The Envision Partnership Blog

Insights, ideas and information.


Christmas Parties

The festive season is almost upon us, so it’s time to look at the tax treatment of providing a staff Christmas party.

Many employers provide a Christmas party or lunch for employees. However, without consideration of the tax implications, the event may trigger unwanted tax liabilities for the employer and the employee. This article is a reminder of the rules for the tax year 2022/23.

Limited tax exemption 

The tax legislation contains a limited exemption for annual parties and functions. You can avoid an unwanted tax bill by ensuring that your Christmas party meets the terms of the exemption. 

As with most exemptions, there are conditions to be met. To fall within the scope of the exemption, the event must: 

  • be an annual party or social function
  • be provided for all the employer’s employees, or all the employees at a particular location; 
  • not cost more than £150 per head, or where there is more than one annual event, over £150 per head in aggregate. 

Annual events only 

The first point to note is that the exemption only applies to annual events. It does not apply if the event is a one-off event. This condition is easily overlooked. 

An annual event is one that is held once a year on a recurring basis. This may be an annual Christmas party or an annual summer barbecue, for example. The event does not have to follow the same format each year; what is important is that every year you hold a Christmas party. 

Two or more functions

If there are multiple annual events, they will be exempt as long as the combined cost is no more than £150 per head. The wording here is important as the limit applies ‘per head’, not ‘per employee’. Consequently, where employees are allowed to bring a guest, the guests are taken into account in working out the cost per head figure.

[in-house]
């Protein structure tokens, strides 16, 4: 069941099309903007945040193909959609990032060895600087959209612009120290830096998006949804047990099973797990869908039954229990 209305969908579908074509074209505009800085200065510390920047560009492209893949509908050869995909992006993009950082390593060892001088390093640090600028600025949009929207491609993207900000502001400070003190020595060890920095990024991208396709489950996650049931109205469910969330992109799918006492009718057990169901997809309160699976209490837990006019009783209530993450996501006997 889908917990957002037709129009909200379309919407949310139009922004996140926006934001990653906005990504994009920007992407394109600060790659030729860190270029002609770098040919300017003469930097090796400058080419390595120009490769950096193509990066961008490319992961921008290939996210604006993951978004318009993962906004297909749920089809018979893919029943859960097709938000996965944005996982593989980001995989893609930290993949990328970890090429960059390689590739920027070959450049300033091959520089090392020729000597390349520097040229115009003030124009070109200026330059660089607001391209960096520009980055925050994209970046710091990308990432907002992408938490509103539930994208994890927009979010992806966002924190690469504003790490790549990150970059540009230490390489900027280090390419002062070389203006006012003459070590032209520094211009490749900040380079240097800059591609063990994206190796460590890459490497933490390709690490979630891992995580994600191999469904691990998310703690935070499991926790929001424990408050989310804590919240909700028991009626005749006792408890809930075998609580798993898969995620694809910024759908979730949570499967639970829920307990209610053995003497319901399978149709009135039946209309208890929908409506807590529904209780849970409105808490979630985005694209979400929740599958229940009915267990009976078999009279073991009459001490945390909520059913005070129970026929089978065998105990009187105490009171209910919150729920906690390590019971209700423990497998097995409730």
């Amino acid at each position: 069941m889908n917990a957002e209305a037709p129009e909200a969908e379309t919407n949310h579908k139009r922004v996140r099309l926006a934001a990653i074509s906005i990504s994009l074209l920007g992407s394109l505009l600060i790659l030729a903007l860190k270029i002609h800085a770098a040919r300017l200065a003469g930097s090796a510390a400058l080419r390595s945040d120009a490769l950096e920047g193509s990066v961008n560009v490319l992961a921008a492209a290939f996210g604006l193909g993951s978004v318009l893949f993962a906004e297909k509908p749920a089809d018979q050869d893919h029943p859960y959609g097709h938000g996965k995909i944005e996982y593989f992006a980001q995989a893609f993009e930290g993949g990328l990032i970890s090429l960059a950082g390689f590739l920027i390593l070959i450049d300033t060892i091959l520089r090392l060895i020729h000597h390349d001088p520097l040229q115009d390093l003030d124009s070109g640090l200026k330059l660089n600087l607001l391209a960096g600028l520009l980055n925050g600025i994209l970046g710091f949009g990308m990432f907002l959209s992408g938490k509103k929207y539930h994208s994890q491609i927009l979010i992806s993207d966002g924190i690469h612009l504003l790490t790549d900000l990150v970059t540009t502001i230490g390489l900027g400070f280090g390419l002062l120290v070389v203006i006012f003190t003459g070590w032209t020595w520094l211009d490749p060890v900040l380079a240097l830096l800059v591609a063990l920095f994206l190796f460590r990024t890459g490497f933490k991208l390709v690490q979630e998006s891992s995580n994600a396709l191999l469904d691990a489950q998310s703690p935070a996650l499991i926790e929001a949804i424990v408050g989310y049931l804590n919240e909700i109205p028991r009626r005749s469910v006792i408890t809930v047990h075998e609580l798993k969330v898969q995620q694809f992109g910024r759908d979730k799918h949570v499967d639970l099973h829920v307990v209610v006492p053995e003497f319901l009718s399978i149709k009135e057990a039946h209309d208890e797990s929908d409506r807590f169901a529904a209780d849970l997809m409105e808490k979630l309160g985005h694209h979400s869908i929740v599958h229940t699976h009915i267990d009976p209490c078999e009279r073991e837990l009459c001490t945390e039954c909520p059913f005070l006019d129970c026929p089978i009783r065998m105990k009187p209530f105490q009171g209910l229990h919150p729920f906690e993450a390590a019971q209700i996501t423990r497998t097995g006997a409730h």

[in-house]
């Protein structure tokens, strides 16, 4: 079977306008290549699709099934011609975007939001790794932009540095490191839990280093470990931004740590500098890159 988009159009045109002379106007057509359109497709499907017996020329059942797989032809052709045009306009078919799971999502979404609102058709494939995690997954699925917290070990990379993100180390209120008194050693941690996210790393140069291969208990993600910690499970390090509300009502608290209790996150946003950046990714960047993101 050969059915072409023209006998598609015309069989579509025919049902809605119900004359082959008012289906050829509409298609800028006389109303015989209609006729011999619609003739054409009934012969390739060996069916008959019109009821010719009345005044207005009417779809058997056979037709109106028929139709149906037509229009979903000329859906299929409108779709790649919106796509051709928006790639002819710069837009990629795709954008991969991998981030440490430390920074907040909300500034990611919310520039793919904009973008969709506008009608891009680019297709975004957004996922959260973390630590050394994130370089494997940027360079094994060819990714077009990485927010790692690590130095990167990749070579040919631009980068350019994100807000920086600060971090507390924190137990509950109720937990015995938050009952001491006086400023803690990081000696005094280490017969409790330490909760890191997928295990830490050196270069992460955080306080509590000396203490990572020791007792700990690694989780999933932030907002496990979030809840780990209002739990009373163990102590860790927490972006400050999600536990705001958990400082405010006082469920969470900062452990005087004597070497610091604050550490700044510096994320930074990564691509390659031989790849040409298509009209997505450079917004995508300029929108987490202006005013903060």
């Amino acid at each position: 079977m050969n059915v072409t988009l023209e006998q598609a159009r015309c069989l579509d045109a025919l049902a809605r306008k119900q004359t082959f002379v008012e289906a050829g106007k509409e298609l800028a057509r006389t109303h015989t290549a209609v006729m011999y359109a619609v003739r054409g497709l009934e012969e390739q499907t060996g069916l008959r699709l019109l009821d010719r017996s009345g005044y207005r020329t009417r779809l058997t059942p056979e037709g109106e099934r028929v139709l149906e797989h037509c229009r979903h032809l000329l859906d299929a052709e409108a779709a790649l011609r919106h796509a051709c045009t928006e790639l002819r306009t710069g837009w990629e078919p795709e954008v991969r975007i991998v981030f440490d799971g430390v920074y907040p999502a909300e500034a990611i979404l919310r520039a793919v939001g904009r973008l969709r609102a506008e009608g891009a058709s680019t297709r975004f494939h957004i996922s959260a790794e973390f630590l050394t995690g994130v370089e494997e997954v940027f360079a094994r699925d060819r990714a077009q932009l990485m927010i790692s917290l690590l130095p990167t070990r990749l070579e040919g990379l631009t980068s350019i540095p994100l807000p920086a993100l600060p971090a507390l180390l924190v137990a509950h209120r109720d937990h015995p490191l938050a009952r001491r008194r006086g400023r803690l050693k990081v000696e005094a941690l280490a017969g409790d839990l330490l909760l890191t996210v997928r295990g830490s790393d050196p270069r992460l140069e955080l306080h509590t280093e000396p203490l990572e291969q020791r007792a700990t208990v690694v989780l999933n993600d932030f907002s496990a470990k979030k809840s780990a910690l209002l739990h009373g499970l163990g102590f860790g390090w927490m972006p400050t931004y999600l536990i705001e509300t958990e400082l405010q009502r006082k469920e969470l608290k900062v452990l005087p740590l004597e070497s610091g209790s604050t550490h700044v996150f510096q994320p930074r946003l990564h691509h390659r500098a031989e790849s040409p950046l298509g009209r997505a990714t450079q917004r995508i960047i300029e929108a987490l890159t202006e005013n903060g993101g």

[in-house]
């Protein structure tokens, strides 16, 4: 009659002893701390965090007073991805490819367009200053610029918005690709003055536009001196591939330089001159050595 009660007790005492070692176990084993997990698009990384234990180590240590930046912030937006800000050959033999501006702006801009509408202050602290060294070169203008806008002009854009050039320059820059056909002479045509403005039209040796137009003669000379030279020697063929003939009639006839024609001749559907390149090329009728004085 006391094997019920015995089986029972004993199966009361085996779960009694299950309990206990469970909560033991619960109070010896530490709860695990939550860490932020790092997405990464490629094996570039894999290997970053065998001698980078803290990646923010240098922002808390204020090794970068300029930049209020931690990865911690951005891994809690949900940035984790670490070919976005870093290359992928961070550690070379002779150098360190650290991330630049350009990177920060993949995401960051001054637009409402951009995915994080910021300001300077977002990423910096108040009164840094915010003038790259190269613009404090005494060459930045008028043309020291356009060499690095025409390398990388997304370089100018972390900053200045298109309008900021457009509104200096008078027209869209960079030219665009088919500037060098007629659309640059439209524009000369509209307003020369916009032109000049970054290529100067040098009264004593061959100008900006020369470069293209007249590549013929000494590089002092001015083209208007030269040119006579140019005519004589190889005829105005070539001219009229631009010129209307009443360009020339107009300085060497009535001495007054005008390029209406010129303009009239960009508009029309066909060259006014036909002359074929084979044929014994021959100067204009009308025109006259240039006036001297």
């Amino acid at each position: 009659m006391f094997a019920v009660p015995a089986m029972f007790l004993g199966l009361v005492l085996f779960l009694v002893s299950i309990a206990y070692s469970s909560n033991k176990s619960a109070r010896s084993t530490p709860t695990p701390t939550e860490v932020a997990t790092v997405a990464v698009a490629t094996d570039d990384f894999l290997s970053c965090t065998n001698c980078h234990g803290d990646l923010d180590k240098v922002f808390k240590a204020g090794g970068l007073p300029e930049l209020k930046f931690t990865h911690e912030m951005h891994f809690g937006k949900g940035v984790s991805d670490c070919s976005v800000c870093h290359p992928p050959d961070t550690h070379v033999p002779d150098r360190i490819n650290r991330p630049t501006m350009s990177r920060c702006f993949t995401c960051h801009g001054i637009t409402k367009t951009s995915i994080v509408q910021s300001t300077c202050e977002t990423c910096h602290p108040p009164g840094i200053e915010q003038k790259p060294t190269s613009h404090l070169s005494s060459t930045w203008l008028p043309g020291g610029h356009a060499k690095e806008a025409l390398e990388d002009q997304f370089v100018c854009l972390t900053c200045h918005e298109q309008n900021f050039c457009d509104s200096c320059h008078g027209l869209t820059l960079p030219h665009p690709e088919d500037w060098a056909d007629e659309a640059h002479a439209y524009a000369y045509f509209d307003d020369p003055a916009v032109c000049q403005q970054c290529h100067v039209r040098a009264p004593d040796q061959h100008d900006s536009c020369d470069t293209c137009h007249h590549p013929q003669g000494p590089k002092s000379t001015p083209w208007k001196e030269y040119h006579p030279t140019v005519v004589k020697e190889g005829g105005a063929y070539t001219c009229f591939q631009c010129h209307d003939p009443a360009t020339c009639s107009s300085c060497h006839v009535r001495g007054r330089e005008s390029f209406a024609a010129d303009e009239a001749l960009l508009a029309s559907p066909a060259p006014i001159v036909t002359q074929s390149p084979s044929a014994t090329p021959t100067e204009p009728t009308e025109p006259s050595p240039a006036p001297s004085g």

Calculating the cost

The total cost of the party includes food, drink, entertainment, taxis home, overnight accommodation etc.  It also includes any VAT that was charged even if this has subsequently been recovered by the employer.

Reporting obligations

A taxable benefit in kind will arise if either the limit is exceeded, or the function is not open to all staff or it is not an annual function.

It is important to be aware that the £150 per head limit is an exemption not an allowance – go over £150 and the full cost becomes taxable.

The benefit must be reported on each employee’s form P11D.  The employee will pay income tax on the benefit, and the employer will be charged Class 1A national insurance.

Practical tip 

If your event falls outside the scope of the exemption, consider using a PAYE settlement agreement to meet the resulting tax liability on behalf of your employees.